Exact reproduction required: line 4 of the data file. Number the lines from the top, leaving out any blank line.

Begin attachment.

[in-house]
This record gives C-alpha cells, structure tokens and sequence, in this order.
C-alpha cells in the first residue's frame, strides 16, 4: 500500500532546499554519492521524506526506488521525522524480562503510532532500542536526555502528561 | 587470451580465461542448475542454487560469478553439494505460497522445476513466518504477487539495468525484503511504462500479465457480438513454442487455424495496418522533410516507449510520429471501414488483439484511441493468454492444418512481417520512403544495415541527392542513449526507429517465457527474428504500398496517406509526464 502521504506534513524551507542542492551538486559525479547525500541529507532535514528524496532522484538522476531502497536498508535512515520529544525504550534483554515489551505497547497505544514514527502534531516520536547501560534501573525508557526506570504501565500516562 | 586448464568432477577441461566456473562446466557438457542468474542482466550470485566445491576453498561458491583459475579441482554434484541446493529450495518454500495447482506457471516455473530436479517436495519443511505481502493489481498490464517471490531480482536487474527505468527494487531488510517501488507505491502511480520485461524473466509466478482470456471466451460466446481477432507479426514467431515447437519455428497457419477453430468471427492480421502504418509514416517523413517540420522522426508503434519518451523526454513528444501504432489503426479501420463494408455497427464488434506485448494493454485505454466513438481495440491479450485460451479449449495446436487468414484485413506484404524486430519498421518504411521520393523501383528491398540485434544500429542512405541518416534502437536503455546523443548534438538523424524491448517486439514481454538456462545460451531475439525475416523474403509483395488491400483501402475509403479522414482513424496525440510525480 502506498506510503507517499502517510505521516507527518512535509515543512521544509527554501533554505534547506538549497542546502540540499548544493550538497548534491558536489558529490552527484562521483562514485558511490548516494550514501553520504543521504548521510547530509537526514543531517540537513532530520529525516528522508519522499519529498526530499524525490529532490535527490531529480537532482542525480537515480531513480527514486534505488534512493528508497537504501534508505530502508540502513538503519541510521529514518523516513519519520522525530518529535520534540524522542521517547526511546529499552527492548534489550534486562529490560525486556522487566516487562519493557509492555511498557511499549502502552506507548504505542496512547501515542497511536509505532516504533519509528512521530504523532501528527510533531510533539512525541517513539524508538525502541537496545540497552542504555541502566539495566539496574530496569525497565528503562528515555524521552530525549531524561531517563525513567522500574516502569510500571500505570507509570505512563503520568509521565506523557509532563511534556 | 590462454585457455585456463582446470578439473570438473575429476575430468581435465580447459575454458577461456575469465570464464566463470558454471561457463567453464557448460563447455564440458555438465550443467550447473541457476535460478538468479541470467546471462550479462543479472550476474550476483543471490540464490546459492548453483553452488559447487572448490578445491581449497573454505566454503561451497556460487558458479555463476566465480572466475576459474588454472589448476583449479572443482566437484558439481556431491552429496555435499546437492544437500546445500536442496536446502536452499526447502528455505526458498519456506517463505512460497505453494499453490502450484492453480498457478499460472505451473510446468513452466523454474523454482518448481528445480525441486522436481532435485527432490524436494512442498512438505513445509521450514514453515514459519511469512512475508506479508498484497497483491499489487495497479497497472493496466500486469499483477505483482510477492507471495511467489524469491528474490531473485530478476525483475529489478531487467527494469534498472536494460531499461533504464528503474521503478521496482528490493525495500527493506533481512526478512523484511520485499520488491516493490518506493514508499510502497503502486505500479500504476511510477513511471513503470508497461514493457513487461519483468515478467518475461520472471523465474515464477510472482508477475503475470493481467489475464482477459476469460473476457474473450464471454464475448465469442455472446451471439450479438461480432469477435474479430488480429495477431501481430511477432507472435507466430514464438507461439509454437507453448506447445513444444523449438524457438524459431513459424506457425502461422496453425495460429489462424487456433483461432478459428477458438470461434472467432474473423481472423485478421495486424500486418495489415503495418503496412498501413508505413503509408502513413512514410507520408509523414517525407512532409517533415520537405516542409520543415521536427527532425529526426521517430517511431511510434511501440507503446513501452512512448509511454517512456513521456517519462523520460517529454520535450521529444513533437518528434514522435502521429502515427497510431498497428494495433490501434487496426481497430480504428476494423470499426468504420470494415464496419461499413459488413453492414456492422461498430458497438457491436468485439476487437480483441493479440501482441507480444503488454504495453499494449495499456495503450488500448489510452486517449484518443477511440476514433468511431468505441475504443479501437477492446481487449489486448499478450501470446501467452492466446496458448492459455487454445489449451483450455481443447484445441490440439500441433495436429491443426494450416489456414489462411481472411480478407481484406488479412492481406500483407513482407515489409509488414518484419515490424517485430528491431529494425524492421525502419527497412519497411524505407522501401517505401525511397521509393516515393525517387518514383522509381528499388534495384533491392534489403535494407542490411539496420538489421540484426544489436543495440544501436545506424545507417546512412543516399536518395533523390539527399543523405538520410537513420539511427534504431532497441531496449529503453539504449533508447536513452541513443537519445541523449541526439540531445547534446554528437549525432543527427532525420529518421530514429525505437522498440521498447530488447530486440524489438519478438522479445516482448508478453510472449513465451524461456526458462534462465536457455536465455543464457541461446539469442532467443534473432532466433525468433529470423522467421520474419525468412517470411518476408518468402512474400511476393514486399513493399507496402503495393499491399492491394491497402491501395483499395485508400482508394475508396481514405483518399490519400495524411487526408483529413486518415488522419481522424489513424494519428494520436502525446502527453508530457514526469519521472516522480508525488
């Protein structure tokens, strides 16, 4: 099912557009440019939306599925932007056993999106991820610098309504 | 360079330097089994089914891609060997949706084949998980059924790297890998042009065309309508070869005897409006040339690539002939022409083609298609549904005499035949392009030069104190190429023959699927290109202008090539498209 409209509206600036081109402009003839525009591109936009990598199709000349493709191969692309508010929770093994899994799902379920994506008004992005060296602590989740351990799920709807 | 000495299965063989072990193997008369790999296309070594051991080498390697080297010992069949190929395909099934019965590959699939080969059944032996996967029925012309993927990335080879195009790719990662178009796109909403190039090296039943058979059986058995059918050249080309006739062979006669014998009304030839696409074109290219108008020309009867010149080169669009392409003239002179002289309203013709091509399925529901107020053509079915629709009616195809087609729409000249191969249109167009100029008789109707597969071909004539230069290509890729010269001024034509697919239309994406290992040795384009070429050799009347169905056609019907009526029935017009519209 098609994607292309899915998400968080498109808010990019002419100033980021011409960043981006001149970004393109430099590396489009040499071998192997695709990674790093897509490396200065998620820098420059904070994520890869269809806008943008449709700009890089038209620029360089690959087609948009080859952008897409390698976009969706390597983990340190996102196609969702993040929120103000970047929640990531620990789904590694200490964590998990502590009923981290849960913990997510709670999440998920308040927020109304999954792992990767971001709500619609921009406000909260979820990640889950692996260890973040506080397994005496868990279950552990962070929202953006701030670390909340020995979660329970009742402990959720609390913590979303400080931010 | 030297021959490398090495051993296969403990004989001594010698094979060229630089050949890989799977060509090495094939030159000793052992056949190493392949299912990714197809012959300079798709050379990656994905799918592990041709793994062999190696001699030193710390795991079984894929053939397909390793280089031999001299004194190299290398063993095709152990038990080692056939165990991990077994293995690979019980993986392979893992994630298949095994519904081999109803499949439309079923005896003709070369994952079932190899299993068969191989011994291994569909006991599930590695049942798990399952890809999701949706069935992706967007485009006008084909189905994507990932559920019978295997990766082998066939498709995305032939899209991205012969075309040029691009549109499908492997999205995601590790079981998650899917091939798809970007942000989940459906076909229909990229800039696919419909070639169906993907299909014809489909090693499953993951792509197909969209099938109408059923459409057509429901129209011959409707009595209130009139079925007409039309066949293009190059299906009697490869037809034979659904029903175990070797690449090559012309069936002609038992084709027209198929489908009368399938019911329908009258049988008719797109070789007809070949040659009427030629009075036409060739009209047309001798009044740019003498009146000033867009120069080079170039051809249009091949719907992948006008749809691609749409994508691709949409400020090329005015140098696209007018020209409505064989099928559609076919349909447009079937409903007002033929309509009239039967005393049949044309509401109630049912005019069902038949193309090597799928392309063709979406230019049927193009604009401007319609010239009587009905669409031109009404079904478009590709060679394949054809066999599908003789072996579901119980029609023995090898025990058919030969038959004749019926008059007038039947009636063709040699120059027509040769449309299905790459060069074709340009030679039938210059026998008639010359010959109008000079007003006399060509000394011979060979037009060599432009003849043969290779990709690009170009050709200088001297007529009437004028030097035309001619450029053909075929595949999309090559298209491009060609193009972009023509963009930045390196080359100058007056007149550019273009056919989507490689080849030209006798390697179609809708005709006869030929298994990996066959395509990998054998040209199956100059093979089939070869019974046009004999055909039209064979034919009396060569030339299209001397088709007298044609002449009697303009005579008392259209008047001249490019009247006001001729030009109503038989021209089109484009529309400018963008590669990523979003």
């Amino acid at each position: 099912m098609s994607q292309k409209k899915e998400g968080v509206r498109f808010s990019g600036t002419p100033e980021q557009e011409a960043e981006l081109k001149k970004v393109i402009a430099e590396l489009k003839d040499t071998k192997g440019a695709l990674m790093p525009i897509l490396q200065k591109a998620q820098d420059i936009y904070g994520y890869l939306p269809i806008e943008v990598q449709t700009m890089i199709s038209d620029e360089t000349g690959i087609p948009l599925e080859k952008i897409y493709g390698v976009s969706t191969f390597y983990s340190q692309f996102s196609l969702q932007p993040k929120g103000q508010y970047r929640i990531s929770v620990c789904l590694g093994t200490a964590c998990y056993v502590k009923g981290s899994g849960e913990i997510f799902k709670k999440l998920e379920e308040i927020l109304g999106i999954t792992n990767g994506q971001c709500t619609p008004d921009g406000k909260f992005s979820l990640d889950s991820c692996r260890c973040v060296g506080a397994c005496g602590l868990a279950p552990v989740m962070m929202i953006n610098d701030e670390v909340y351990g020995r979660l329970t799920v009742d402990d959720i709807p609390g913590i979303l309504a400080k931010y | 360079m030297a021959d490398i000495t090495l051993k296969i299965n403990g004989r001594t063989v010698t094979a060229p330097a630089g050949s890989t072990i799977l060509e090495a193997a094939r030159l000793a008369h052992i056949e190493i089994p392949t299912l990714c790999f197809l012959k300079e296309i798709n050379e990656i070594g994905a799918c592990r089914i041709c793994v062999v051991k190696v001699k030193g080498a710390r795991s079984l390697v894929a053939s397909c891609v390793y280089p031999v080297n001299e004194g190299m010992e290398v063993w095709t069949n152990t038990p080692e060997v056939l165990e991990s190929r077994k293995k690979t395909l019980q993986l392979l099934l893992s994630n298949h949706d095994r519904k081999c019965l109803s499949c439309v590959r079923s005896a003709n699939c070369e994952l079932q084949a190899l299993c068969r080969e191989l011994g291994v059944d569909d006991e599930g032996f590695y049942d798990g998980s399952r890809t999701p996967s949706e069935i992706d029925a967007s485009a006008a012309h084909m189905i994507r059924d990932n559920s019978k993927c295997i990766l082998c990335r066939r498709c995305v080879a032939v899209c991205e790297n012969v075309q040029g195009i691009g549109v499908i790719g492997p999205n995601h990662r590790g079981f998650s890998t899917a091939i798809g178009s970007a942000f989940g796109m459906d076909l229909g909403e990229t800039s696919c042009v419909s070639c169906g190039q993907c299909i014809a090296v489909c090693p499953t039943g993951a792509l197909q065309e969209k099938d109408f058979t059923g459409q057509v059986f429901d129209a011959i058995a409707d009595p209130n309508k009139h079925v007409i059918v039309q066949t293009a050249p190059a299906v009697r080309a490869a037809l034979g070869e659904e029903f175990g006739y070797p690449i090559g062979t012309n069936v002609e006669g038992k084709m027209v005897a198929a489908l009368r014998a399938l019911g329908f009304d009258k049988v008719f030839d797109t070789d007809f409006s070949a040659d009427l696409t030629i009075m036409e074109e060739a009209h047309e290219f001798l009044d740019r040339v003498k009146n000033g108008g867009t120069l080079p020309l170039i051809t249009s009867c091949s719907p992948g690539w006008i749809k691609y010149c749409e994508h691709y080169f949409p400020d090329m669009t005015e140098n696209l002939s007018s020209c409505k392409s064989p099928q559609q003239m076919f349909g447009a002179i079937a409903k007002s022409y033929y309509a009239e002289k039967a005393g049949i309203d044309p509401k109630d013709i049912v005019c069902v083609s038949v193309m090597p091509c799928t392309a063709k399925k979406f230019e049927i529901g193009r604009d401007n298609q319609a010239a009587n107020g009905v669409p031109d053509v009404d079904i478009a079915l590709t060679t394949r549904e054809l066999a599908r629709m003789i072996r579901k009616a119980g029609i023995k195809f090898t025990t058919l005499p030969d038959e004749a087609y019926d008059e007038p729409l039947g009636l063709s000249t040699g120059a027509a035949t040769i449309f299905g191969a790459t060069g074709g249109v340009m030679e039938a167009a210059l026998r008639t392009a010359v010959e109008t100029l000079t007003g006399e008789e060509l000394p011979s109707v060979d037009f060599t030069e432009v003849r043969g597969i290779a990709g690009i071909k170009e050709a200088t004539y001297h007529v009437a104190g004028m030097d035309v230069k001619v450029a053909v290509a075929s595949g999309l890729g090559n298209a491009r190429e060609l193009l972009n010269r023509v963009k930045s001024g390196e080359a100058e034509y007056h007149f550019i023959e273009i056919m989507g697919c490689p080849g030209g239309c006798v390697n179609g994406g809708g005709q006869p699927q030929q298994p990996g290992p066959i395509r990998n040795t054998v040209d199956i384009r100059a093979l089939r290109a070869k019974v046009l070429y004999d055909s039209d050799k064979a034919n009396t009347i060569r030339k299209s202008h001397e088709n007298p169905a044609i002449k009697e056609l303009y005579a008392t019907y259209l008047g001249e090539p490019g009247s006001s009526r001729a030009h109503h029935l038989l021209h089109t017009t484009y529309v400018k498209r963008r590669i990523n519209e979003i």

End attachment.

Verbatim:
């Protein structure tokens, strides 16, 4: 099912557009440019939306599925932007056993999106991820610098309504 | 360079330097089994089914891609060997949706084949998980059924790297890998042009065309309508070869005897409006040339690539002939022409083609298609549904005499035949392009030069104190190429023959699927290109202008090539498209 409209509206600036081109402009003839525009591109936009990598199709000349493709191969692309508010929770093994899994799902379920994506008004992005060296602590989740351990799920709807 | 000495299965063989072990193997008369790999296309070594051991080498390697080297010992069949190929395909099934019965590959699939080969059944032996996967029925012309993927990335080879195009790719990662178009796109909403190039090296039943058979059986058995059918050249080309006739062979006669014998009304030839696409074109290219108008020309009867010149080169669009392409003239002179002289309203013709091509399925529901107020053509079915629709009616195809087609729409000249191969249109167009100029008789109707597969071909004539230069290509890729010269001024034509697919239309994406290992040795384009070429050799009347169905056609019907009526029935017009519209 098609994607292309899915998400968080498109808010990019002419100033980021011409960043981006001149970004393109430099590396489009040499071998192997695709990674790093897509490396200065998620820098420059904070994520890869269809806008943008449709700009890089038209620029360089690959087609948009080859952008897409390698976009969706390597983990340190996102196609969702993040929120103000970047929640990531620990789904590694200490964590998990502590009923981290849960913990997510709670999440998920308040927020109304999954792992990767971001709500619609921009406000909260979820990640889950692996260890973040506080397994005496868990279950552990962070929202953006701030670390909340020995979660329970009742402990959720609390913590979303400080931010 | 030297021959490398090495051993296969403990004989001594010698094979060229630089050949890989799977060509090495094939030159000793052992056949190493392949299912990714197809012959300079798709050379990656994905799918592990041709793994062999190696001699030193710390795991079984894929053939397909390793280089031999001299004194190299290398063993095709152990038990080692056939165990991990077994293995690979019980993986392979893992994630298949095994519904081999109803499949439309079923005896003709070369994952079932190899299993068969191989011994291994569909006991599930590695049942798990399952890809999701949706069935992706967007485009006008084909189905994507990932559920019978295997990766082998066939498709995305032939899209991205012969075309040029691009549109499908492997999205995601590790079981998650899917091939798809970007942000989940459906076909229909990229800039696919419909070639169906993907299909014809489909090693499953993951792509197909969209099938109408059923459409057509429901129209011959409707009595209130009139079925007409039309066949293009190059299906009697490869037809034979659904029903175990070797690449090559012309069936002609038992084709027209198929489908009368399938019911329908009258049988008719797109070789007809070949040659009427030629009075036409060739009209047309001798009044740019003498009146000033867009120069080079170039051809249009091949719907992948006008749809691609749409994508691709949409400020090329005015140098696209007018020209409505064989099928559609076919349909447009079937409903007002033929309509009239039967005393049949044309509401109630049912005019069902038949193309090597799928392309063709979406230019049927193009604009401007319609010239009587009905669409031109009404079904478009590709060679394949054809066999599908003789072996579901119980029609023995090898025990058919030969038959004749019926008059007038039947009636063709040699120059027509040769449309299905790459060069074709340009030679039938210059026998008639010359010959109008000079007003006399060509000394011979060979037009060599432009003849043969290779990709690009170009050709200088001297007529009437004028030097035309001619450029053909075929595949999309090559298209491009060609193009972009023509963009930045390196080359100058007056007149550019273009056919989507490689080849030209006798390697179609809708005709006869030929298994990996066959395509990998054998040209199956100059093979089939070869019974046009004999055909039209064979034919009396060569030339299209001397088709007298044609002449009697303009005579008392259209008047001249490019009247006001001729030009109503038989021209089109484009529309400018963008590669990523979003």